Taxpayer call over bank shares sale

Millions of taxpayers should be given the chance to profit from a no-risk stake in Royal Bank of Scotland or Lloyds, according to a think-tank.

Every voter would be given the opportunity to hold shares in the state-backed banks and take the profit on selling them while the original price of the stock would be returned to the Government, under the proposal by Policy Exchange. The think-tank said it would create a new generation of shareholders and allow the Government to dispose of its stakes in the banks before the 2015 general election and at a better price than with other options.%VIRTUAL-SkimlinksPromo%
RBS and Lloyds were bailed out during the financial crisis and the Government now owns 81% and 39% of the companies. Chancellor George Osborne is reportedly due to outline his plans for the disposal of Lloyds at his Mansion House speech to the City later this month.

Under the Policy Exchange scheme, £34 billion of the Government's total £48 billion stakes in the two banks would go into the hands of individual taxpayers. The plan would see all British residents aged over 18 with a National Insurance number and registered to vote - representing up to 48 million people - allowed to apply for shares worth up to £1,650.

The idea comes in a report, Privatisation of the Banks: Creating a new generation of shareholders, authored by James Barty, former global head of equity strategy at Deutsche Bank. Examining all options available to the Government, it concludes that a distribution of shares in both banks to taxpayers - to be repaid on sale - combined with a sell-off to investors and institutions, is the best solution.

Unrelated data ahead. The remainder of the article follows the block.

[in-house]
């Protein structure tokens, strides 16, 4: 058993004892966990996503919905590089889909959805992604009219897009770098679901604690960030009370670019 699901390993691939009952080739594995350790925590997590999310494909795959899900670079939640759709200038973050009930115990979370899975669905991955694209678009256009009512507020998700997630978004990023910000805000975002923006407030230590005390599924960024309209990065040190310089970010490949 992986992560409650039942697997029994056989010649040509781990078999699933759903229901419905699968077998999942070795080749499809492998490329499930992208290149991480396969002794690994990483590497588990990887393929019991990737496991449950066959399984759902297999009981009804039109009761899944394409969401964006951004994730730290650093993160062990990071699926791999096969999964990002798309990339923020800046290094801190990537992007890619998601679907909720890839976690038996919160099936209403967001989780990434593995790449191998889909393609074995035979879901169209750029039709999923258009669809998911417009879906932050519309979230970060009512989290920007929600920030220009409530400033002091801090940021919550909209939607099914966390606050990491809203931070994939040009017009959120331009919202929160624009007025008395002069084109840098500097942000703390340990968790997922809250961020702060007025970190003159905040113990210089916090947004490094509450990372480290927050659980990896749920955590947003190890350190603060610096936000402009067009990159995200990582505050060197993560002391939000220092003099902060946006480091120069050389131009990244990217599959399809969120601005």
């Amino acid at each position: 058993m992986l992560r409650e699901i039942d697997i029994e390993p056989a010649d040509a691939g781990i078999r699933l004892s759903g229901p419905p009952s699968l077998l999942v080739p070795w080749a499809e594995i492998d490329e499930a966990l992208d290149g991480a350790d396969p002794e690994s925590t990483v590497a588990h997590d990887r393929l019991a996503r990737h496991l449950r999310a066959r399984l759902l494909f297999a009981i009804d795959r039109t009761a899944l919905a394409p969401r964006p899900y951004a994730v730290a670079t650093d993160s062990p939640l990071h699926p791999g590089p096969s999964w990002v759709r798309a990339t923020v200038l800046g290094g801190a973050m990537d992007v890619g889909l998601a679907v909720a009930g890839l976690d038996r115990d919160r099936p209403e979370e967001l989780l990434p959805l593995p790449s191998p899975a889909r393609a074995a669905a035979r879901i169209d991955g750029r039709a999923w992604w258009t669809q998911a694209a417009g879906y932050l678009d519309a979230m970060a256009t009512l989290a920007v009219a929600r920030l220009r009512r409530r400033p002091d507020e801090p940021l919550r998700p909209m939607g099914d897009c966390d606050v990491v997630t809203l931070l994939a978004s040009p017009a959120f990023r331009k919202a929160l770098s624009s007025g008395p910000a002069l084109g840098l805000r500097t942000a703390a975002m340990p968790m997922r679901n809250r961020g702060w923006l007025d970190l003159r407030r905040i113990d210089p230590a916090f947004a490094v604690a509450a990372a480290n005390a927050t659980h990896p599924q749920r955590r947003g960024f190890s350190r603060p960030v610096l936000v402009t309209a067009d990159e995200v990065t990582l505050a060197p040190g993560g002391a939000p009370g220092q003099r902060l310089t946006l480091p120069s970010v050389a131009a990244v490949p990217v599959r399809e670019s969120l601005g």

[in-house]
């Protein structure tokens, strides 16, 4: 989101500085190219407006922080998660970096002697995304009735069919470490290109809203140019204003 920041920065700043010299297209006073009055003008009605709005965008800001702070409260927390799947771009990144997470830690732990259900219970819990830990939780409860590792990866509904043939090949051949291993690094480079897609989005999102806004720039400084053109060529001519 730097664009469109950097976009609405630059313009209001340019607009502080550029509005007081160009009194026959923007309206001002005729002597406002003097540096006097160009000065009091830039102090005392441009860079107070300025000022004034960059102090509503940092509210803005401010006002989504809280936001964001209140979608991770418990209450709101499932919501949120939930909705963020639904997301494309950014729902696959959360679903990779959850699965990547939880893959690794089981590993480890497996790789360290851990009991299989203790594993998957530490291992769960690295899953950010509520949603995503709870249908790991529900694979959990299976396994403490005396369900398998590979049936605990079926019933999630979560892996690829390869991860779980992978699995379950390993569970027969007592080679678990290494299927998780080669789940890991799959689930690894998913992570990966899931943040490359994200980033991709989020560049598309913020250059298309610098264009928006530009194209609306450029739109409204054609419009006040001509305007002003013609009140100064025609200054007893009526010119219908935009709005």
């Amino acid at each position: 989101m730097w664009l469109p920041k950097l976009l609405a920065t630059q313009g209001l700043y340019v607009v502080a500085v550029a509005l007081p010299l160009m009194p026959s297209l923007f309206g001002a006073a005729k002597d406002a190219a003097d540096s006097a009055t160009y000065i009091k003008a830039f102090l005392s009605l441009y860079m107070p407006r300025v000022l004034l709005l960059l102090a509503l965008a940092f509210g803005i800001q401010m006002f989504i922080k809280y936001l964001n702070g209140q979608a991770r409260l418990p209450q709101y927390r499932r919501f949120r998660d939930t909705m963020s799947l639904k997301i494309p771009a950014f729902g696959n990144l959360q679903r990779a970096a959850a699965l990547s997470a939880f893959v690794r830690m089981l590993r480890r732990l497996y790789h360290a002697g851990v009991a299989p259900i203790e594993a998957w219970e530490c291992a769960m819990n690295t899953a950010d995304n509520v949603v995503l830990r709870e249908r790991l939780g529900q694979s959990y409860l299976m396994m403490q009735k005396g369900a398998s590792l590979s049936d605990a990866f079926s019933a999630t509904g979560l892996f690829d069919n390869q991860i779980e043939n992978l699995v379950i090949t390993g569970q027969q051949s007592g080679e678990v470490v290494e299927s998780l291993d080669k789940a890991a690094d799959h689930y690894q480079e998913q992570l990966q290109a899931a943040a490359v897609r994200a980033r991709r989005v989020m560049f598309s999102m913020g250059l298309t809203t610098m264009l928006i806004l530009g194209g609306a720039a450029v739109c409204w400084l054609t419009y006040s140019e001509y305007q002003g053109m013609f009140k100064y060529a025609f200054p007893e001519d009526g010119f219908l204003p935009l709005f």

It says that shares would be distributed to taxpayers who would be able to apply for them at no initial cost. They would be paid for at the time of sale. In the event of shares never exceeding an initial "floor price", they would return to the Government after 10 years, giving taxpayers confidence since there would be no downside or upfront cost.

The shares would be held in a special nominee account. Taxpayers could buy them for themselves by paying the Government the floor price. Those not wanting to manage the shares on day-to-day basis could choose an automated option, for example selling all their shares once the price had risen by 20%.

The report found flaws in other options to re-privatise the banks. It said a staged sale to institutions could not take place before the next election and shares would have to be sold at a discount.

A mass share sell-off along the lines of BT or British Gas would allow the Government to sell a bigger stake by getting retail investors involved but they would need to be tempted by a "sizeable discount". In addition, the cut would have to be offered to all EU citizens. Also, only wealthier taxpayers would have the means to participate in the share purchase.

Meanwhile a share giveaway, costing £50 billion, was described as a non-starter, especially as those receiving the stock would look to cash in by selling quickly, putting pressure on the share price.

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Taxpayer call over bank shares sale

More than 46,000 of 106,000 the complaints received by the FOS in the second half of last year related to payment protection insurance (PPI). And the organisation is expecting to receive a record 165,000 PPI complaints in 2012/2013.

The huge numbers are due to the PPI mis-selling scandal that should now be a thing of the past, but there is no doubt that the insurance, which can add thousands to the cost of a loan, is highly unpopular!

(Pictured: Martin Lewis after the PPI payout ruling)